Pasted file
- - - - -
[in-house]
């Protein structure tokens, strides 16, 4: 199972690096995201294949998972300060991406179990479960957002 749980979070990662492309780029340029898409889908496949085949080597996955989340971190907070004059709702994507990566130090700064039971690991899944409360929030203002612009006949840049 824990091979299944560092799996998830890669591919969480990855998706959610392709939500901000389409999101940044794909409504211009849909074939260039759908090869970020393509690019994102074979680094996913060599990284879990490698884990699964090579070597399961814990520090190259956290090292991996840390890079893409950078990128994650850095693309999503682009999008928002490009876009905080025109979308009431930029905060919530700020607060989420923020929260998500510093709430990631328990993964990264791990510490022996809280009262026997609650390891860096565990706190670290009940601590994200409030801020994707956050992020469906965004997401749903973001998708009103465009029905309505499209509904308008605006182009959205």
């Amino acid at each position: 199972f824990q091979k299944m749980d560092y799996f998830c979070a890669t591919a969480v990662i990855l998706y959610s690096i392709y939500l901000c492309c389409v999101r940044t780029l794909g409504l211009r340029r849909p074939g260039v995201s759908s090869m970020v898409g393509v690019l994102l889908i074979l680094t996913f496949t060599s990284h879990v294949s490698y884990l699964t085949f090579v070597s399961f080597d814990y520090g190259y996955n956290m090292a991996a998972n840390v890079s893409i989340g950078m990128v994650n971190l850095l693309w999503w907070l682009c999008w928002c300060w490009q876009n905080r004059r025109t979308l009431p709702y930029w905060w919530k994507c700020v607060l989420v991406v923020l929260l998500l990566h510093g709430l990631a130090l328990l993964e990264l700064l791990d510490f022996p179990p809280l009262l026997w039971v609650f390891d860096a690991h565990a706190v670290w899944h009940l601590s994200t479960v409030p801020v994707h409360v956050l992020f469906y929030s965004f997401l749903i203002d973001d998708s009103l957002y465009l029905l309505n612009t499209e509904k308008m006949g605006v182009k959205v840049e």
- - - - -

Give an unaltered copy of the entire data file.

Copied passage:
[in-house]
């Protein structure tokens, strides 16, 4: 199972690096995201294949998972300060991406179990479960957002 749980979070990662492309780029340029898409889908496949085949080597996955989340971190907070004059709702994507990566130090700064039971690991899944409360929030203002612009006949840049 824990091979299944560092799996998830890669591919969480990855998706959610392709939500901000389409999101940044794909409504211009849909074939260039759908090869970020393509690019994102074979680094996913060599990284879990490698884990699964090579070597399961814990520090190259956290090292991996840390890079893409950078990128994650850095693309999503682009999008928002490009876009905080025109979308009431930029905060919530700020607060989420923020929260998500510093709430990631328990993964990264791990510490022996809280009262026997609650390891860096565990706190670290009940601590994200409030801020994707956050992020469906965004997401749903973001998708009103465009029905309505499209509904308008605006182009959205």
């Amino acid at each position: 199972f824990q091979k299944m749980d560092y799996f998830c979070a890669t591919a969480v990662i990855l998706y959610s690096i392709y939500l901000c492309c389409v999101r940044t780029l794909g409504l211009r340029r849909p074939g260039v995201s759908s090869m970020v898409g393509v690019l994102l889908i074979l680094t996913f496949t060599s990284h879990v294949s490698y884990l699964t085949f090579v070597s399961f080597d814990y520090g190259y996955n956290m090292a991996a998972n840390v890079s893409i989340g950078m990128v994650n971190l850095l693309w999503w907070l682009c999008w928002c300060w490009q876009n905080r004059r025109t979308l009431p709702y930029w905060w919530k994507c700020v607060l989420v991406v923020l929260l998500l990566h510093g709430l990631a130090l328990l993964e990264l700064l791990d510490f022996p179990p809280l009262l026997w039971v609650f390891d860096a690991h565990a706190v670290w899944h009940l601590s994200t479960v409030p801020v994707h409360v956050l992020f469906y929030s965004f997401l749903i203002d973001d998708s009103l957002y465009l029905l309505n612009t499209e509904k308008m006949g605006v182009k959205v840049e």